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Lennie Tristano Symposium
About the Lennie Tristano Symposium

The first symposium ever held on the life and impact of Lennie Tristano was hosted at Worcester Polytechinic Institute on April 15th, 2007. In this collection, we present the complete video of symposium panelists, radio interviews discussing the event, as well as information on the symposium.

All materials are presented here with the express permission of their respective copyright owners and WCCA TV (Worcester, MA). Materials may have been edited to remove content for which explicit permission has not been granted.

Symposium poster

Professor Eunmi Shim:

"Lennie Tristano (1919-1978) was a jazz pianist and teacher of jazz improvisation, who emerged as an original voice in the New York jazz scene in the 1940s. An uncompromising individualist, he transgressed the boundaries of jazz as well as conventional style categories of jazz history through a succession of innovations, exploring musical means that were considered avant-garde, evidenced by the 1949 recordings of free group improvisations, which predate the free jazz movement by a decade, his ground-breaking use of multi-tracking in the 1950s, and the intensified use of polyrhythm and chromaticism in the 1960s.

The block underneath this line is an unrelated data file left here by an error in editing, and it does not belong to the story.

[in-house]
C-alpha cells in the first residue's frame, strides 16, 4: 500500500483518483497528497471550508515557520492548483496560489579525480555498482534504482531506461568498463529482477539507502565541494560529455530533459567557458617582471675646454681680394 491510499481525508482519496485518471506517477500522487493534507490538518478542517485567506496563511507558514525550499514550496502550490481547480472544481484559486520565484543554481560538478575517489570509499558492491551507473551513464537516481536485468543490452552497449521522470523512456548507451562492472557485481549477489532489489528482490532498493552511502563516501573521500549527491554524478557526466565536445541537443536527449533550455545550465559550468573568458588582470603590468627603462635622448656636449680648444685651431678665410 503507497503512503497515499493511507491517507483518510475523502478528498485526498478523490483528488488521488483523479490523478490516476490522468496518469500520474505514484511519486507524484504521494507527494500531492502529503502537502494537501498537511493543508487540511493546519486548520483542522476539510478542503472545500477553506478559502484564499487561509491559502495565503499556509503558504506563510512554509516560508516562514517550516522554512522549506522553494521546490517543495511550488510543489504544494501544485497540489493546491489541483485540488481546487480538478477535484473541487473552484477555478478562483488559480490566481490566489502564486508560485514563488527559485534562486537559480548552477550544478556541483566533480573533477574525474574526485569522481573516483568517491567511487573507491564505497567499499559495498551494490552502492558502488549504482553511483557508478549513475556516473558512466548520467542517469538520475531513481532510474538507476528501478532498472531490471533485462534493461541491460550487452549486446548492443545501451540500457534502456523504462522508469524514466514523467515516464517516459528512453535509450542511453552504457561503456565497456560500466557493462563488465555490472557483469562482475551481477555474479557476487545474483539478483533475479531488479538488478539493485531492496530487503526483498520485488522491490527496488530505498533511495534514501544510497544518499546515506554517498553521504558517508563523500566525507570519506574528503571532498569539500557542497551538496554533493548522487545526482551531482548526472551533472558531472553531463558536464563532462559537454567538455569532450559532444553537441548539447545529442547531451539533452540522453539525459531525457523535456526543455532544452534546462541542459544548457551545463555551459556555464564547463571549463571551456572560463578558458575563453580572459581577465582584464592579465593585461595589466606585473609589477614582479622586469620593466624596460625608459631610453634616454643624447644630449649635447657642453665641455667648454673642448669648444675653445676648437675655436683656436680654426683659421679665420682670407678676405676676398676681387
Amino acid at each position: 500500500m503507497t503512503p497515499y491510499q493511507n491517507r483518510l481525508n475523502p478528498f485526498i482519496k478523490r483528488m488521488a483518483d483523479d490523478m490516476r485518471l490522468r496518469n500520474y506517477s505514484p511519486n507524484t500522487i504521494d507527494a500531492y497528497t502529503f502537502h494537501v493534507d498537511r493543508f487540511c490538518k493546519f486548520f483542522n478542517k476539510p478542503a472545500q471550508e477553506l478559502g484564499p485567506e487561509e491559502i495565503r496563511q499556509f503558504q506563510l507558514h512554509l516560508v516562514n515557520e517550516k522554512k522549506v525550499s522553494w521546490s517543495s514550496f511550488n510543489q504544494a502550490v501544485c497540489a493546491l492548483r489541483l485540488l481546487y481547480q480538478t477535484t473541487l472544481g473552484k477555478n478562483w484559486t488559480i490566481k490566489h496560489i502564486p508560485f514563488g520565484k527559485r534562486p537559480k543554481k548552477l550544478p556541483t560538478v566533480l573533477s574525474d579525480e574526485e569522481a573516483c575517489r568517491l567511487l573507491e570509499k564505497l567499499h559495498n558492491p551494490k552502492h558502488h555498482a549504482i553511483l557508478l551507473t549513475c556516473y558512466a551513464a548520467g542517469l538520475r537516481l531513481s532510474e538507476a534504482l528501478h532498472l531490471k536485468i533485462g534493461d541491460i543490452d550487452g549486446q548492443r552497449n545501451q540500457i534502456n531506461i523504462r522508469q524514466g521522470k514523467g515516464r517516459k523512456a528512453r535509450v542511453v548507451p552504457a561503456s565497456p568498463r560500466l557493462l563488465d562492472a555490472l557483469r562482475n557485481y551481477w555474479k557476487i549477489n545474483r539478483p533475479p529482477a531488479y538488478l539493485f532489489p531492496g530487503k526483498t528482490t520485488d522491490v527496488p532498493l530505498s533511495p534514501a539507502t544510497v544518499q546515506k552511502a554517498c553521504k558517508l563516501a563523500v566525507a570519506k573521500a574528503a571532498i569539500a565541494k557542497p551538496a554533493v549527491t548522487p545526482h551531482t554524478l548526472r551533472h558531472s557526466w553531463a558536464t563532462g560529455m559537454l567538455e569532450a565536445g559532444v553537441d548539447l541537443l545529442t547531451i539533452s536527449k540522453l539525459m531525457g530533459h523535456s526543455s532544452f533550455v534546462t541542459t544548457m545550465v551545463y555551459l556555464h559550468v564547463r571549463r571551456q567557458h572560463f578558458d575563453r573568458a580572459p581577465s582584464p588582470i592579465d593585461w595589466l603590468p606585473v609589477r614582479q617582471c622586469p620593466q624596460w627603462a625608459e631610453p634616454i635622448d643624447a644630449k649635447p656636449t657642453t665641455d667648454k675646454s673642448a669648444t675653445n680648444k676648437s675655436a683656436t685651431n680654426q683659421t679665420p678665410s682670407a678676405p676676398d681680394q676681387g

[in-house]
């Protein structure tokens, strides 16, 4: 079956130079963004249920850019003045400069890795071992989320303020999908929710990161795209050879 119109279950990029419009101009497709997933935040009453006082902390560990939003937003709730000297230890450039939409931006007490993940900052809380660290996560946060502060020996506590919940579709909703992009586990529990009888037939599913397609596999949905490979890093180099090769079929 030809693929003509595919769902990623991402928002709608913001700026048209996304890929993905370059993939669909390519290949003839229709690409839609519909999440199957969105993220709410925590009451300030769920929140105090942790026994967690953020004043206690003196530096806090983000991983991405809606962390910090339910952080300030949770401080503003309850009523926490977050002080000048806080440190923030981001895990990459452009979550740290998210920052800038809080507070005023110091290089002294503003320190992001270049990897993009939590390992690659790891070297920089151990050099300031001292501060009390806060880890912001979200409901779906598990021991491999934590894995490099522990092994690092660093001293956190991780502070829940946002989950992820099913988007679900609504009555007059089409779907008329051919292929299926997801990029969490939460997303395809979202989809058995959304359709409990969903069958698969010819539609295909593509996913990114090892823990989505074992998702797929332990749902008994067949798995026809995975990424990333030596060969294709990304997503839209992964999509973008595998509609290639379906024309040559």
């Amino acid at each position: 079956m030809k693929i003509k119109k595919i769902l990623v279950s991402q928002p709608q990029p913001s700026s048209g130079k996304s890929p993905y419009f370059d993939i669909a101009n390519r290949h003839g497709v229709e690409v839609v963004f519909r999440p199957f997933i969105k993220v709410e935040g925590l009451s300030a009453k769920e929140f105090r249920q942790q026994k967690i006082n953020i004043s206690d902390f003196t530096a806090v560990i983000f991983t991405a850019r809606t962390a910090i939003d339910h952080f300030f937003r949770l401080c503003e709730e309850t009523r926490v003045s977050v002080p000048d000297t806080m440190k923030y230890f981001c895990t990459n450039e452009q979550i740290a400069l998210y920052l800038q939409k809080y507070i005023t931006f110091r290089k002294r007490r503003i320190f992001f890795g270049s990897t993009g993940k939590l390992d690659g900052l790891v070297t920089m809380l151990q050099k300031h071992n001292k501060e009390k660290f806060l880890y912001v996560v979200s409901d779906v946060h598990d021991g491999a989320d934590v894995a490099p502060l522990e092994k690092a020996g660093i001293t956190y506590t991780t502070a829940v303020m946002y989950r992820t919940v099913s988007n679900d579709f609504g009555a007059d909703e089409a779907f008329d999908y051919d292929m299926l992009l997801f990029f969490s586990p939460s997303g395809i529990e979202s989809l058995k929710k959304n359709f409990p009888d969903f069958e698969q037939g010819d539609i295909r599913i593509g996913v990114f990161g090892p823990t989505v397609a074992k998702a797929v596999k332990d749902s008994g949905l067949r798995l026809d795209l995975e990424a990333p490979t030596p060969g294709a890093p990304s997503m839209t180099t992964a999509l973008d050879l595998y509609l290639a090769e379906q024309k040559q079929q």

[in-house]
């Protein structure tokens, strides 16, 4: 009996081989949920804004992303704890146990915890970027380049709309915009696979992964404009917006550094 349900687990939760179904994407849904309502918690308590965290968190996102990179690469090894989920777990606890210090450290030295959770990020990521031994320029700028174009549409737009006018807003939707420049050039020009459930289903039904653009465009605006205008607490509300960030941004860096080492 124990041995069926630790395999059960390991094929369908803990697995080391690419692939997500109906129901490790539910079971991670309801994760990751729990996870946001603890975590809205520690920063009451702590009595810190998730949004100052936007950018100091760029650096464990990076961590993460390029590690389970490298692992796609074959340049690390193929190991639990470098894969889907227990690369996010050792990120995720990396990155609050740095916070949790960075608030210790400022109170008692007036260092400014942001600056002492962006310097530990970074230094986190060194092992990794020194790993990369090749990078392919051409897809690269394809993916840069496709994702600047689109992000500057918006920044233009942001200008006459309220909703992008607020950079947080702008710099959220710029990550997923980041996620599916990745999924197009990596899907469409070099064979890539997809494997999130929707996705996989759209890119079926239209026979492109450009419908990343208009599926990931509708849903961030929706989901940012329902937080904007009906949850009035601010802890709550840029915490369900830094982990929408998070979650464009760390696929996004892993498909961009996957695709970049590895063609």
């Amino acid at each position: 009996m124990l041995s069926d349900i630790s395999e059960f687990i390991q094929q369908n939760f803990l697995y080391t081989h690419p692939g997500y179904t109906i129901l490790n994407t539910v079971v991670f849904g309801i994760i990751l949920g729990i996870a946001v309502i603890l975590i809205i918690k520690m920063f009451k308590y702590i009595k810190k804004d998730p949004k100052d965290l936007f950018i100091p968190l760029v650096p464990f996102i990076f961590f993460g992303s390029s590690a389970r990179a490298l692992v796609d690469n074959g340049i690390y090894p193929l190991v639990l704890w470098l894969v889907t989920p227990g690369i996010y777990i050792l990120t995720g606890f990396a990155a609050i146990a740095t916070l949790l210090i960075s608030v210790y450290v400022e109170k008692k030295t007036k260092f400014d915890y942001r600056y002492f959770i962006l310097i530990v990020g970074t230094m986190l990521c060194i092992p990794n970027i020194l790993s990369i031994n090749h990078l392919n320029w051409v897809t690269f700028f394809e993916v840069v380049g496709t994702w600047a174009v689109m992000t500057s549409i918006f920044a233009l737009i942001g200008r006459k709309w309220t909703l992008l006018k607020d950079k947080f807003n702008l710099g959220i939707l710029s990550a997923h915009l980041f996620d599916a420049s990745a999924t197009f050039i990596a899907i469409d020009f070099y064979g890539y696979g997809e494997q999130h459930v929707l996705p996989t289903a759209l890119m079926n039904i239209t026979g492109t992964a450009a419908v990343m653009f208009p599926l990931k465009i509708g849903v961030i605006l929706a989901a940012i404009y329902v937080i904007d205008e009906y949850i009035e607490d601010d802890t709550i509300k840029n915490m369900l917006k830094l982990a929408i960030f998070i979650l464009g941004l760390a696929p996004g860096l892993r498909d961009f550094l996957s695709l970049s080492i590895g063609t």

Eunmi Shim, Assistant Professor of Music at Worcester Polytechnic Institute (WPI), has written a book, Lennie Tristano: His Life in Music, which is the first in-depth treatment of Lennie Tristano's life, music, and teaching. This book discusses Tristano's pioneering role in extending the concepts and practices of jazz, and re-evaluates Tristano's position in jazz history.

This was the first symposium on Tristano, hosted by the Music Division of the Department of Humanities and Arts at WPI on April 15, 2007. Five panelists, including Connie Crothers, Harvey Diamond, Jimmy Halperin, Eunmi Shim, and Bud Tristano, gave presentations and participated in panel discussions and individual interviews, addressing issues concerning the innovations in Tristano's music, his teaching methods, and his contribution to jazz history, among other topics."